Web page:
Helen Lydia Kamakaʻeha Liliʻuokalani Kawānanakoa was born on 22 July 1905 as the daughter of Prince David Kawānanakoa and Princess Abigail Campbell Kawānanakoa. As she was born after the monarchy in Hawaii was abolished, she did not officially carry a royal title though many referred to her as such. She was named for Queen Liliʻuokalani, who was the last Queen of Hawaii. Her father David and his younger brother Kuhio were named princes of the realm and heirs presumptive to the throne behind Princess Kaiulani.
Liliuokalani would be one of three siblings. She had an elder sister named Abigail and an elder brother named David. Lydia received her education at a convent school in San Francisco. In 1922 a Toledo newspaper reported, “A princess with bobbed hair! The long golden curls of the storybook have suddenly changed to black shorn locks and worse still, this little lady who could wear the cloak of royalty, much prefers being a flapper. Princess Liliuokalani Kawanawakoa of Hawaii has come to America to continue her education in a San Francisco convent. Lazy and happy, she says she is, and she likes to ride, swim, and dance, but we will not say much about what she thinks of study, although she is a game little princess.”1
On 17 January 1925, Liliuokalani married her first husband William J. Ellerbrock, who was an automobile salesman. From this marriage, she had one daughter named Abigail. The marriage ended in divorce in 1927. Her daughter was adopted by her mother. Her second husband was Charles James Brenham whom she married on 11 August 1928. This marriage too ended in divorce. In 1936, she met newspaperman Clark G. Lee, and she followed him to Tokyo when he was transferred there in 1938. They were married in Hong Kong that same year. They lived together in Tokyo and Shanghai until she returned to Hawaii in August 1941. They moved to Pebble Beach in California in 1946. Her husband died of a heart attack in 1953 and Lydia once again returned to Hawaii. In 1954, she married Charles E. Morris Jr, but their marriage too ended in divorce in 1959. They remarried in 1968.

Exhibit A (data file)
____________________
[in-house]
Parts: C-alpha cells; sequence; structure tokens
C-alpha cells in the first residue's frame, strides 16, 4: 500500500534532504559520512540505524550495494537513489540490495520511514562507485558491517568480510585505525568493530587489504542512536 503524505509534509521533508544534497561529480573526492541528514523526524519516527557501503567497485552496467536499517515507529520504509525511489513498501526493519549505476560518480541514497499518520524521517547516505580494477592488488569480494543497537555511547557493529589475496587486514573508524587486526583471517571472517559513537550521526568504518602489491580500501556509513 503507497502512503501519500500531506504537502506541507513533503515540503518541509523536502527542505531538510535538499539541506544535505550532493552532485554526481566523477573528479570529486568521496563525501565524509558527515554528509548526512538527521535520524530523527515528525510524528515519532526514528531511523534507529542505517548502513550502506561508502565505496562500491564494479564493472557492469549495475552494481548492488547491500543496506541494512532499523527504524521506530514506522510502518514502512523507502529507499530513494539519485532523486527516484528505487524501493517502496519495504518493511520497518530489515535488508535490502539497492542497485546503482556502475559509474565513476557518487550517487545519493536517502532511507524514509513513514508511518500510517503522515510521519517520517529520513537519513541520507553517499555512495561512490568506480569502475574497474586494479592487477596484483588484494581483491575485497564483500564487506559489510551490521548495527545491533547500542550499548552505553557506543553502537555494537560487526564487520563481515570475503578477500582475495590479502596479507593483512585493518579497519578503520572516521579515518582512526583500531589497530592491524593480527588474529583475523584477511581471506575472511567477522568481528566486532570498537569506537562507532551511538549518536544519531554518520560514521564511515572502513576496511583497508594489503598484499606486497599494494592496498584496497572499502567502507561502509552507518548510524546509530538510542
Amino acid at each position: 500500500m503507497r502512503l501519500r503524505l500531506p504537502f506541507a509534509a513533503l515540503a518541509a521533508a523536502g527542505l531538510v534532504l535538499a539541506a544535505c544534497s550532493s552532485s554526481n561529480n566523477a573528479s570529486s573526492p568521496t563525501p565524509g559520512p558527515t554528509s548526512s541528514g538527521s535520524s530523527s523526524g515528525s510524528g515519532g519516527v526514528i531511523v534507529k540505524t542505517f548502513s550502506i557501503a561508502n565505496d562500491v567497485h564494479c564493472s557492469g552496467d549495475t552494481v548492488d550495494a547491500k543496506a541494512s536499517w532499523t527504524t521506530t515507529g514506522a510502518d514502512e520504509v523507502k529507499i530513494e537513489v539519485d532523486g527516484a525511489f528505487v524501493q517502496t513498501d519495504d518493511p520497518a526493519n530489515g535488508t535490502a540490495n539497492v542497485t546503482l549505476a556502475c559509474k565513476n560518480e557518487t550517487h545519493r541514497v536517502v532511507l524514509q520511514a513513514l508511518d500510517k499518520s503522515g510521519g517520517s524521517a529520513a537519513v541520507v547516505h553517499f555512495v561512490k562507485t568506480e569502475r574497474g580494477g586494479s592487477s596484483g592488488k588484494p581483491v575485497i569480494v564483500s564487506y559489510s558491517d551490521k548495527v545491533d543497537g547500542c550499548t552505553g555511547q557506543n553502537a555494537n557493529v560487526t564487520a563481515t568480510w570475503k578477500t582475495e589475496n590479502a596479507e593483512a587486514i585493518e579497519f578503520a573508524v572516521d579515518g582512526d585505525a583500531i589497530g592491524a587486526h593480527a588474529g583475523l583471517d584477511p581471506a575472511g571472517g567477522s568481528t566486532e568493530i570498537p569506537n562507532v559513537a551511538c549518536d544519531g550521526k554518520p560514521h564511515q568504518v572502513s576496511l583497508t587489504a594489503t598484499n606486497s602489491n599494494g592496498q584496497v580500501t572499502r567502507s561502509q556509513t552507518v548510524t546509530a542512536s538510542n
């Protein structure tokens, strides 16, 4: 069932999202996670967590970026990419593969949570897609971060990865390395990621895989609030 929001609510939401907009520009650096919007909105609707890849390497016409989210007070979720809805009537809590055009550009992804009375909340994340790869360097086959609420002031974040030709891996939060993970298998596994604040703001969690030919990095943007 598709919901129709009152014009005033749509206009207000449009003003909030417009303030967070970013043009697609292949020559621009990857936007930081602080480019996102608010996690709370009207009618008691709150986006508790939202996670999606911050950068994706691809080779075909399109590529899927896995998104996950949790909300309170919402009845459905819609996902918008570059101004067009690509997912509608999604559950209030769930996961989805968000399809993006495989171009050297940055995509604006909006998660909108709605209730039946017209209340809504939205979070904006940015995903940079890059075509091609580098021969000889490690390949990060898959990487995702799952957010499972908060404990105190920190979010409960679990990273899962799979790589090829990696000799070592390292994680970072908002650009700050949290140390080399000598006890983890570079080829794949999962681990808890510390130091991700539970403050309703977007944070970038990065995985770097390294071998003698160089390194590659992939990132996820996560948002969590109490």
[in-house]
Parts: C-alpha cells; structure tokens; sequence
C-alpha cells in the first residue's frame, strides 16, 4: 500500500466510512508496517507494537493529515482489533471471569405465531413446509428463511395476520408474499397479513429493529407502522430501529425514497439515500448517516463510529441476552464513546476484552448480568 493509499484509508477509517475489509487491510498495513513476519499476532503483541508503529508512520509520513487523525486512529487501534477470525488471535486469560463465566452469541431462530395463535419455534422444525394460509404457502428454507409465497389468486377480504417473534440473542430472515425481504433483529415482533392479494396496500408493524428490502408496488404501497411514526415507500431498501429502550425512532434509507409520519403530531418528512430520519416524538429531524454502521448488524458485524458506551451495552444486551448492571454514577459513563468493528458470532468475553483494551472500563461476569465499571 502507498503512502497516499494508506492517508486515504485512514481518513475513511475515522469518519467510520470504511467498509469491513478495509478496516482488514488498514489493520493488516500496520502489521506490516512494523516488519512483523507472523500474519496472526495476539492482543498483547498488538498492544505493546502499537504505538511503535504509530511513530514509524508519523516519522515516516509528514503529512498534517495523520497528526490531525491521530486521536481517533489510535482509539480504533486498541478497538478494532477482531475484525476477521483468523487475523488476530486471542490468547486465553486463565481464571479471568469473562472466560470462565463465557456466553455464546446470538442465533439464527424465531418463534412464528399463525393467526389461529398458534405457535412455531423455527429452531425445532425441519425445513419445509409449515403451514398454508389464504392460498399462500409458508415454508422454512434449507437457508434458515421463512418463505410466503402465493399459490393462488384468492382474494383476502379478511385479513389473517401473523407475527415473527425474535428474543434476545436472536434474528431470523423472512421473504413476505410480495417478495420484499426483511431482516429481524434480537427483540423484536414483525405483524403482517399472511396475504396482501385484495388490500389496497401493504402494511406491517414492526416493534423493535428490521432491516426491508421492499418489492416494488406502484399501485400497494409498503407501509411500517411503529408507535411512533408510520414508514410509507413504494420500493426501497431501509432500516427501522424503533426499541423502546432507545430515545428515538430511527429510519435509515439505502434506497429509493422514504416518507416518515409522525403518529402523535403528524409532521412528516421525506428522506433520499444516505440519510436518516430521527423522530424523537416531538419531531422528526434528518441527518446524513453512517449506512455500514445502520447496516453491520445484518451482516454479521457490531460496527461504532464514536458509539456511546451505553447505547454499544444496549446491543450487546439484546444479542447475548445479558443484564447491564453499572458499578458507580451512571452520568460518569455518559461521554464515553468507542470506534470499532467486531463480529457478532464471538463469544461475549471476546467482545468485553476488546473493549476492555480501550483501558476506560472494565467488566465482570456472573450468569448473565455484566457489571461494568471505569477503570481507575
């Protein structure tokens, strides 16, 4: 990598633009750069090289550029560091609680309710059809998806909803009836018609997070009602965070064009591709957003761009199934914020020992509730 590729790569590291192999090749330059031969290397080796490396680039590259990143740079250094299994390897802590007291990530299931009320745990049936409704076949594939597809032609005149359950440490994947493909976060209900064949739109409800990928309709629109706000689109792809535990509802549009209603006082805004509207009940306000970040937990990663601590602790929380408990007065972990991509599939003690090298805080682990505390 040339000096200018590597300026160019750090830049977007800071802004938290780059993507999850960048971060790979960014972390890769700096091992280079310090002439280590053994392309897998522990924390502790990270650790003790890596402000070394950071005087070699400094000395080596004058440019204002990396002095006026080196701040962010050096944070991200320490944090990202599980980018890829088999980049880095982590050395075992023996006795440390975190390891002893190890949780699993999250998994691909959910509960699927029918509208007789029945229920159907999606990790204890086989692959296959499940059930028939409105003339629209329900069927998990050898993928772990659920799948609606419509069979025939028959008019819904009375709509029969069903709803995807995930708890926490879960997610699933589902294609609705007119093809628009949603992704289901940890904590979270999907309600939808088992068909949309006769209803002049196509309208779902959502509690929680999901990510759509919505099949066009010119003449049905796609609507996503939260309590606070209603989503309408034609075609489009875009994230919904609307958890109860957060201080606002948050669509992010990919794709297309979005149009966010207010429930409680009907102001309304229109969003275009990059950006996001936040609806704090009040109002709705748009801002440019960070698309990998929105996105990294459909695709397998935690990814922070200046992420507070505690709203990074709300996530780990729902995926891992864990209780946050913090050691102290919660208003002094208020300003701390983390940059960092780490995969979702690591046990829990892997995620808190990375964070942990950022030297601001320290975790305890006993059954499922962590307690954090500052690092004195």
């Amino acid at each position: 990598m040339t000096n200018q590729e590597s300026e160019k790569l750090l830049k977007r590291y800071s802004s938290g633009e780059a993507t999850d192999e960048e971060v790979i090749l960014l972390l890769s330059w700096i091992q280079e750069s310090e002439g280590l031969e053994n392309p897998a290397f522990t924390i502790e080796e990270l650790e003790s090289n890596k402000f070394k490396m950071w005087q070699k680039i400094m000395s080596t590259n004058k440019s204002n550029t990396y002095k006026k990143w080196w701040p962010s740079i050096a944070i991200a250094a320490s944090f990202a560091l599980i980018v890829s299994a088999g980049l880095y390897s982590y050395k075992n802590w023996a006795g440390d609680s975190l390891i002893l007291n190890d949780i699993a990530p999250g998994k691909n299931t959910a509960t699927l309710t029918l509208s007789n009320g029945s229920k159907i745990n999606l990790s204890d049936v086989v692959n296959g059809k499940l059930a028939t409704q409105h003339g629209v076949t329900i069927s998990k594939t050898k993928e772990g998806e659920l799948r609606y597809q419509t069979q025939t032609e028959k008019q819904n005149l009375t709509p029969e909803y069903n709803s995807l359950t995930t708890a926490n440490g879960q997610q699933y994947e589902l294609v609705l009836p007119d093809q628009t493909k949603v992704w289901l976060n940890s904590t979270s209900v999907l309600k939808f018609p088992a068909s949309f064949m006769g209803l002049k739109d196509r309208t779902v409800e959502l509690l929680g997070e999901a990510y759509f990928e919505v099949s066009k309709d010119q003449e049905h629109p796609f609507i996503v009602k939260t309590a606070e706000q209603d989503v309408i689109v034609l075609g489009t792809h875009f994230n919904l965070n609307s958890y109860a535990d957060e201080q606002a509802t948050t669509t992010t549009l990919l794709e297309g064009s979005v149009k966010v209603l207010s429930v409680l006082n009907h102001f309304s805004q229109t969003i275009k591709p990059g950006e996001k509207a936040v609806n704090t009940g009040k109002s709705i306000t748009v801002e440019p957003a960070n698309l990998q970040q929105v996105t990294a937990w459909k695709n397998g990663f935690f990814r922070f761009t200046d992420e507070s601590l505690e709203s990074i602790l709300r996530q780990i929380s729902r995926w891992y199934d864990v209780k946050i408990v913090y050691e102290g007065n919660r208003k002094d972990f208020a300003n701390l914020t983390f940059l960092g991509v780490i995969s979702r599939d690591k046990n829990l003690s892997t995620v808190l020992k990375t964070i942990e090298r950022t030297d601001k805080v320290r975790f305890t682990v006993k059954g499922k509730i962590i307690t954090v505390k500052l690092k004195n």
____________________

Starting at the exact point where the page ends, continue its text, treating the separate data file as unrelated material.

Liliuokalani remained devoted to Hawaii her entire life. She was active in the Hawaiian Civic Clubs and served on the Hawaiian Homes Commission. She was also a member of the Kaahumanu Society and the Daughters of Hawaii. In 1965, she was named head of the Iolani Palace restoration project.
In 1967, she was diagnosed with cancer. She tried to continue her activities for the Iolani Palace project but also spent much time in the hospital. She died on 19 May 1969 at the age of 63. At her request, the funeral was conducted without pomp and ceremony.
She was later described by Governor John A. Burns with the words, “A vital and colourful chapter in Hawaii’s history comes to a close with the passing of Liliuokalani Kawananakoa Morris. All Hawaii mourns her death. As the last of her generation of the Kalakaua dynasty, Mrs Morris was one of the leading alii2 of our islands. Her regal grace and dignity impressed all who were privileged to know her. She continually strove to set the highest example for her people so that they would be inspired to the greatness that is their heritage. Her contributions to the welfare of the Hawaiians and the island she loved so dearly have been substantial indeed.”3